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Nick Kaiser

(Institute for Astronomy, University of Hawaii)

*The Effect of Gravitational Lensing on Cosmological Parameter
Estimation*

A very long standing question in cosmology is whether gravitational
lensing biases the distance-redshift relation D(z) or the mean flux
density of sources. Interest in this has been rekindled by recent
results in 2nd order relativistic perturbation theory which, if
correct, would have profound implications for cosmological parameter
estimation from both SN1a and the CMB. In this talk I shall first
review the somewhat confusing history of the subject, going back
to the early '60s and including both Weinberg's 1976 argument that
there should be no effect on grounds of flux conservation and the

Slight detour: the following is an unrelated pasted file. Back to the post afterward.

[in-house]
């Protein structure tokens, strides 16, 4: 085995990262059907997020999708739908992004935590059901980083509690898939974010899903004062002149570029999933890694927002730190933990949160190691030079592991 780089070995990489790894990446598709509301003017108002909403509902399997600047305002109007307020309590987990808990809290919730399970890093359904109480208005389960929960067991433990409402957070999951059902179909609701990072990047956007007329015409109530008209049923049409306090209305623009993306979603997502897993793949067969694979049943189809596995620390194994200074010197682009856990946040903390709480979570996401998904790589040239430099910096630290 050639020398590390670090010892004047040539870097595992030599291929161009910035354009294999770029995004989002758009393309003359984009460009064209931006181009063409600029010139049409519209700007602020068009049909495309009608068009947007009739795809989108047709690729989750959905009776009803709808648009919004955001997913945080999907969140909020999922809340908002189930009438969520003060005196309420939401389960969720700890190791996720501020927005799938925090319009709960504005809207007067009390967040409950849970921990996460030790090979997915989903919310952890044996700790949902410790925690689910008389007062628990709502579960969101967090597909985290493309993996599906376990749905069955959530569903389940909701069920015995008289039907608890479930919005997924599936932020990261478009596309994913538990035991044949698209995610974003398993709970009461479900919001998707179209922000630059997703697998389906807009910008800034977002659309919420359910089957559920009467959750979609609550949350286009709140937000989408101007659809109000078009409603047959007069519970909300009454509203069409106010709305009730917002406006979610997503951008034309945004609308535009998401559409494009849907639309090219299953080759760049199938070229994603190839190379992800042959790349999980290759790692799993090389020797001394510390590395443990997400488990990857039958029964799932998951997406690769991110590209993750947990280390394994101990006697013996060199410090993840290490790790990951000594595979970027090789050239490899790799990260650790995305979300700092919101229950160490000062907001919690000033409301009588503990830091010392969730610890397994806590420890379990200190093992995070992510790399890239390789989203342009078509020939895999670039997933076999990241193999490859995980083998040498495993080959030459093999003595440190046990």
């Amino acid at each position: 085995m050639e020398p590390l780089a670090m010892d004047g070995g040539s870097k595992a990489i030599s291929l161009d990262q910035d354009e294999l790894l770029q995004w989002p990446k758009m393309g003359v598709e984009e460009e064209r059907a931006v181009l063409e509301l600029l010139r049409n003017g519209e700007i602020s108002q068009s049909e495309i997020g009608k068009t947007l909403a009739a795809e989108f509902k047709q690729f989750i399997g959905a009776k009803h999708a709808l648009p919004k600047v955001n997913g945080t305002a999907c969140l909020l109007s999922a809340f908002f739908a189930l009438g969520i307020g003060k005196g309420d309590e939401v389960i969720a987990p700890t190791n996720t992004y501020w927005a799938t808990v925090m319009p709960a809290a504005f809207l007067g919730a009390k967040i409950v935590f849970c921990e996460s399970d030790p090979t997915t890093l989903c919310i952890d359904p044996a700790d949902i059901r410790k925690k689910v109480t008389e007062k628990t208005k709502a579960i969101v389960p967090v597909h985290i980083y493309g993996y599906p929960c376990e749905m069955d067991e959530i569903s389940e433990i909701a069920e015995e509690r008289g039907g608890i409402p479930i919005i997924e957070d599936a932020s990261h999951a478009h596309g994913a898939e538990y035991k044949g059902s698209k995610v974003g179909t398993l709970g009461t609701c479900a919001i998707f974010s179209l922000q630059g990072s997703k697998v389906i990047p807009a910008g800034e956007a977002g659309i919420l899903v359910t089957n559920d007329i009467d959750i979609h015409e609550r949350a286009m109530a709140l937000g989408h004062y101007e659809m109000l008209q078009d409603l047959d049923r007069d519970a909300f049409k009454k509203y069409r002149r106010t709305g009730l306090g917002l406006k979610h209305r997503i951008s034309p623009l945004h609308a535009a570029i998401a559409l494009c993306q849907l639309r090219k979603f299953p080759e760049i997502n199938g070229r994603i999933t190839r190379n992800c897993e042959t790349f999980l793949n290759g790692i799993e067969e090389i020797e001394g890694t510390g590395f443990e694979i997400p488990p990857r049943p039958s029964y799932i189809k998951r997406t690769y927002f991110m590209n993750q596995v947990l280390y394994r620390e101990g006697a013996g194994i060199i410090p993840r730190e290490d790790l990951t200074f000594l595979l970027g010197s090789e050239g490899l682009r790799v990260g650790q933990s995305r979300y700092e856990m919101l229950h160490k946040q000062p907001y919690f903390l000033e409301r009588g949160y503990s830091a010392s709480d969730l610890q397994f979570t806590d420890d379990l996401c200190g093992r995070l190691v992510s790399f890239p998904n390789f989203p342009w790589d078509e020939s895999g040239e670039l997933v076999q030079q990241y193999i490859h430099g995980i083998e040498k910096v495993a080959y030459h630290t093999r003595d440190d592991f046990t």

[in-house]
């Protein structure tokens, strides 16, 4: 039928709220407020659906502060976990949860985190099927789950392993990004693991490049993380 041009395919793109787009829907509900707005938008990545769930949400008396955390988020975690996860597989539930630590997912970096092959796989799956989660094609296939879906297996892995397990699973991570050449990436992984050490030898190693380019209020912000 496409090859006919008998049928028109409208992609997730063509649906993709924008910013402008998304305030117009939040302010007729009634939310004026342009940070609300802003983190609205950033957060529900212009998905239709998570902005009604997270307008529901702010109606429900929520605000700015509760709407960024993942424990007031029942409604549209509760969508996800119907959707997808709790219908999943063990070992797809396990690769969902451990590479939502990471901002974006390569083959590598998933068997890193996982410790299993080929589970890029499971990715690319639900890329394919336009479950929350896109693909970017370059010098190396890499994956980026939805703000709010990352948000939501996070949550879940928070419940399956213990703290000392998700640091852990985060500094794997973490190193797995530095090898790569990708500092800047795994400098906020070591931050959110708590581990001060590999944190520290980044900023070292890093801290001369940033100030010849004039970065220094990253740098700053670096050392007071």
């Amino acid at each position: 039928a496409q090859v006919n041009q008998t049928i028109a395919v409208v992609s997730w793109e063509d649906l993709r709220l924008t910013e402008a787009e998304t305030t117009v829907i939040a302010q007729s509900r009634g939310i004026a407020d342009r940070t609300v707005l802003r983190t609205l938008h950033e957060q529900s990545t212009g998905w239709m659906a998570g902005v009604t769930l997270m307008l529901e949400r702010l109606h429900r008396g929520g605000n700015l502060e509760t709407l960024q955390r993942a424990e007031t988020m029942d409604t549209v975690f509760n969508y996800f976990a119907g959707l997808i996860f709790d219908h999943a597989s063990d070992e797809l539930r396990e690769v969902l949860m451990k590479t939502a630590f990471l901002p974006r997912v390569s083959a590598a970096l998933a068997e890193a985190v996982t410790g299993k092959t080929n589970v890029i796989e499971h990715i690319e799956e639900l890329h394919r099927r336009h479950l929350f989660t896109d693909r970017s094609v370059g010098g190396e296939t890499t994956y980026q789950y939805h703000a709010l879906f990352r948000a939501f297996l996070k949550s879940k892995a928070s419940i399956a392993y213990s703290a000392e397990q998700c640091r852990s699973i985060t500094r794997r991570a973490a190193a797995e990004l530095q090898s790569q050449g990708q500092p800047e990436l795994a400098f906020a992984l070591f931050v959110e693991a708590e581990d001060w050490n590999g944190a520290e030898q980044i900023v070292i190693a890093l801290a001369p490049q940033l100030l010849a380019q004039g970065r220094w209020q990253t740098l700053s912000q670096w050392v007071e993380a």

general relativistic "focusing theorem" of the '80s that foreshadows
the more recent results. I then show how the claimed subtle
relativistic effects actually result from confusion between different
types of averaging (specifically between averaging over sources and
averaging over directions on the sky). I also show that while
Weinberg's argument conceals a hidden loop-hole, in that he assumes
that the area of a surface of constant redshifts is unaffected by
lensing, the error incurred is only a one part in a million effect.
This result validates conventional methods for analysis of the CMB
and shows that, counter to claims in the literature, the focusing
theorem does not in fact reveal an intrinsic tendency for structure
to cause focusing of light rays.